The history books haven’t been kind to the Chicago Bears and their quarterbacks. It’s been a painful bunch of names with varying degrees of expectation; the high hopes of Jay Cutler and Mitch Trubisky and the embarrassing reality of Mike Glennon and Jimmy Clausen. In Week 13’s 33-22 loss to the Arizona Cardinals, Andy Dalton did his best to add his name to that embarrassing column while advancing the narrative that Justin Fields is Chicago’s present and future.
Remember all that chatter about Dalton giving the Bears a better chance to win games in 2021 than Fields? Again, embarrassing. Dalton’s four interceptions crippled a Chicago team that was already considered a big underdog before the Red Rifle started shooting blanks, and once his passes began finding Cardinals defenders, any chance—as slim as it may have been—was lost for good.
“The thing that is unfortunate in this league is that tipped balls usually don’t find the ground,” Dalton said Sunday. “They usually find the other team’s hands. We saw that three times today.”
Perhaps the problem with Dalton runs a bit deeper than the consequences of tipped passes. Maybe his passes were tipped because of his inability to create, his lack of improvisational skills, his pedestrian skill set that limits him (mostly) to the pocket and is highlighted by the occasional downfield completion. For Bears fans, Dalton’s performance at Soldier Field was an all-too-familiar sight. And for those same Bears fans, Dalton reinforced just how brilliant general manager Ryan Pace’s decision to trade up for Fields was. It was a decision that should exorcise the quarterback demons of not just the red-headed variety, but of all those who came before him, too.
Fields missed his second game of the season with a rib injury on Sunday but all signs seem to point to his return for the Bears’ primetime showdown (is it even a showdown at this point?) against the Green Bay Packers in Week 14’s Sunday night matchup. In a weird way, Dalton’s struggles against the Cardinals will relieve some unnecessary pressure that was beginning to mount around the rookie quarterback after Chicago’s Thanksgiving victory over the Detroit Lions. Dalton was pretty good in that game and had he posted two consecutive solid outings, the curmudgeons in the Bears’ fan base would’ve called for him to keep the job. Any suggestion that anyone but Fields should be lining up with the first-teamers for the final five games of the year was officially shut down, one Dalton interception at a time.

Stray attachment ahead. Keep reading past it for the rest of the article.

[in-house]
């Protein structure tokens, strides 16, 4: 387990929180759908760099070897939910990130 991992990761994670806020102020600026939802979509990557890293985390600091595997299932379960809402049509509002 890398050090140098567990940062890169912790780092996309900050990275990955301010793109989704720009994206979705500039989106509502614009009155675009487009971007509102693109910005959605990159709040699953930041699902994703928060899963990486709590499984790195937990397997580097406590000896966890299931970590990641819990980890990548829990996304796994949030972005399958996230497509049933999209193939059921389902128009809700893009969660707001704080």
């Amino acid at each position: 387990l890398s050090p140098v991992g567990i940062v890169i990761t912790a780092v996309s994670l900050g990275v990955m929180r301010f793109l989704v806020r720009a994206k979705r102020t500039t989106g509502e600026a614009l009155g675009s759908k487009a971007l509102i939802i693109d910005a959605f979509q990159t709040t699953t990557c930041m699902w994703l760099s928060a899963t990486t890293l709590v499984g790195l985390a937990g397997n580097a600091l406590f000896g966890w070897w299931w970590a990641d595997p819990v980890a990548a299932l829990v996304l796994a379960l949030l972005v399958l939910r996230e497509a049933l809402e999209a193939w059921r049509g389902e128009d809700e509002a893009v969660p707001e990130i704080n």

Now 4-8, the Bears are one loss away from locking in a sub-.500 record for the first time in coach Matt Nagy’s tenure. It’s a tenure that’s inching closer to ending with every loss, and if Chicago is humiliated by the Packers in primetime next week, that Nagy era might only have one game left in it.
Fields, on the other hand, is just getting started. His season stats haven’t been great, but he’s provided glimpses of what makes him such a special quarterback prospect and why the days of Dalton-like quarterbacks are coming to a rapid end.
Maybe Dalton’s meltdown was a necessary reality check for Fields’ critics. Maybe sitting on the bench actually did help Fields’ growth moving forward, and it’s not because he learned by watching. Instead, we saw what this Bears team looks like without him, and the sad truth is that without Fields, there’s nothing—absolutely nothing—to get excited about in Chicago. Now, the Bears can get to work and surround him with the talent he needs to become the elite NFL quarterback he has the potential to be.
Fields should return in Week 14. So too should the hope and excitement that he brings to a franchise that has none without him.